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CLINICAL INVESTIGATION
Year : 2008  |  Volume : 52  |  Issue : 5  |  Page : 556 Table of Contents     

Pre-Emptive Analgesia for Elective Maxillofacial Surgery Using 0.25% Bupivacaine


1 Associate Professor (Anesthesiology), Ragas Dental College and Hospital, Chennai, India
2 PG. Student, Dept. of Oral and Maxillofacial Surgery, Ragas Dental College and Hospital, Chennai, India
3 HOD, Dept. of Oral and Maxillofacial Surgery Ragas Dental College and Hospital, Chennai, India

Date of Acceptance18-Jul-2008
Date of Web Publication19-Mar-2010

Correspondence Address:
Radhika Krishnan
G 203, Atrium, 22, Kalakshetra road, Thiruvanmiyur, Chennai 600041
India
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Source of Support: None, Conflict of Interest: None


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The efficacy of 0.25% bupivacaine as a pre-emptive analgesic agent was evaluated in a prospective case control study - a group of patients undergoing elective orthognathic surgery against a matched control group. Bupivacaine was administered as a series of nerve blocks prior to the incision for the surgery. Outcome variables measured were postoperative pain by Visual Analogue Scale (VAS) score, need and amount of rescue analgesics and the incidence of known complications associated with these agents. The VAS score was significantly lower in the group receiving pre-emptive analgesia for upto 40 hours postoperatively, (P<0.05). The amount of rescue analgesics administered and the incidence of complications attributed were less in study group than that of the control group, (P>0.05). Bupivacaine can be used for pre-emptive analgesia in oral and maxillofacial surgery.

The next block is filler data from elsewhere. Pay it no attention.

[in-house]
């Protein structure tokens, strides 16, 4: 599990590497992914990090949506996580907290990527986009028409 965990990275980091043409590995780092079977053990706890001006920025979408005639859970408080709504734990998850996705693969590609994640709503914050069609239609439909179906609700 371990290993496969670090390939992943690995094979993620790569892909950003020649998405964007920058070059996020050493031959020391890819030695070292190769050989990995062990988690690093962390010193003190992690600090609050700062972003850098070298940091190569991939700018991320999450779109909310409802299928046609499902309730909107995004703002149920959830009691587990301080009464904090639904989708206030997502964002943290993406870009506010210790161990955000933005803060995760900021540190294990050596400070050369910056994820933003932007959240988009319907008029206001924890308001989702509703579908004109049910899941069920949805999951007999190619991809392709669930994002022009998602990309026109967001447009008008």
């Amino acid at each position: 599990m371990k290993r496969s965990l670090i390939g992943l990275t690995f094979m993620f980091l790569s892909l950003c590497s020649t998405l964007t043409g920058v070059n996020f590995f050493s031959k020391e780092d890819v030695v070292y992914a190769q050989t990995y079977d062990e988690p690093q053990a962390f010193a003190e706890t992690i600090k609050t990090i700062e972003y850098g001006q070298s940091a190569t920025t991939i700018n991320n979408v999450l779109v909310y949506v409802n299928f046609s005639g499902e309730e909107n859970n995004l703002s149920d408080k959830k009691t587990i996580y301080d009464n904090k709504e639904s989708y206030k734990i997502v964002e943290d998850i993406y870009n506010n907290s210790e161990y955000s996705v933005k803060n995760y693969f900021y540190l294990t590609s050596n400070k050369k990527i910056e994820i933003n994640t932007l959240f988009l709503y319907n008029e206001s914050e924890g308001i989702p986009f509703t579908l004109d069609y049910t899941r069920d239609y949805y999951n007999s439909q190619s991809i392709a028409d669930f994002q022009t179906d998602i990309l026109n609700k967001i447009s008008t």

Keywords: Pre-emptive analgesia, Bupivacaine, Orthognathic surgery, Preincisional nerve blocks


How to cite this article:
Krishnan R, Shivananda S, Raman U. Pre-Emptive Analgesia for Elective Maxillofacial Surgery Using 0.25% Bupivacaine. Indian J Anaesth 2008;52:556

How to cite this URL:
Krishnan R, Shivananda S, Raman U. Pre-Emptive Analgesia for Elective Maxillofacial Surgery Using 0.25% Bupivacaine. Indian J Anaesth [serial online] 2008 [cited 2020 Feb 19];52:556. Available from: http://www.ijaweb.org/text.asp?2008/52/5/556/60674


   Introduction Top


Effective postoperative relief of pain is important not only for humanitarian reasons, but also for physi­ological benefit. Effective pain relief means a smoother postoperative course with earlier discharge from hos­pital and prevents the onset of chronic pain syndrome.[1]